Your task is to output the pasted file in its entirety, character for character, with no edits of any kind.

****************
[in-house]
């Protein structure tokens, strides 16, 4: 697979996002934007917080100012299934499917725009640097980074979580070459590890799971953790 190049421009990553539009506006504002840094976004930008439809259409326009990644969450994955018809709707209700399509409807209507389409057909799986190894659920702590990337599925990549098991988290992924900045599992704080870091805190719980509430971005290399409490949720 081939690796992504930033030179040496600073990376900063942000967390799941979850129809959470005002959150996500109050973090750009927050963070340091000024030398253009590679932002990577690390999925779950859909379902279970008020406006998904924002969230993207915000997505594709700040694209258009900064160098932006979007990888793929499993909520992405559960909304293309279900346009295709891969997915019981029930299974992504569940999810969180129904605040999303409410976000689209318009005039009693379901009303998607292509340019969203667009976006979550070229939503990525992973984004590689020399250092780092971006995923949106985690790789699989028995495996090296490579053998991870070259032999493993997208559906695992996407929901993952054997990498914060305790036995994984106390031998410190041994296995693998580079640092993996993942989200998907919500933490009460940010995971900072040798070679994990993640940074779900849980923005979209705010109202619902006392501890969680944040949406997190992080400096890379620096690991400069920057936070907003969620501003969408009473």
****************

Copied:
[in-house]
């Protein structure tokens, strides 16, 4: 697979996002934007917080100012299934499917725009640097980074979580070459590890799971953790 190049421009990553539009506006504002840094976004930008439809259409326009990644969450994955018809709707209700399509409807209507389409057909799986190894659920702590990337599925990549098991988290992924900045599992704080870091805190719980509430971005290399409490949720 081939690796992504930033030179040496600073990376900063942000967390799941979850129809959470005002959150996500109050973090750009927050963070340091000024030398253009590679932002990577690390999925779950859909379902279970008020406006998904924002969230993207915000997505594709700040694209258009900064160098932006979007990888793929499993909520992405559960909304293309279900346009295709891969997915019981029930299974992504569940999810969180129904605040999303409410976000689209318009005039009693379901009303998607292509340019969203667009976006979550070229939503990525992973984004590689020399250092780092971006995923949106985690790789699989028995495996090296490579053998991870070259032999493993997208559906695992996407929901993952054997990498914060305790036995994984106390031998410190041994296995693998580079640092993996993942989200998907919500933490009460940010995971900072040798070679994990993640940074779900849980923005979209705010109202619902006392501890969680944040949406997190992080400096890379620096690991400069920057936070907003969620501003969408009473």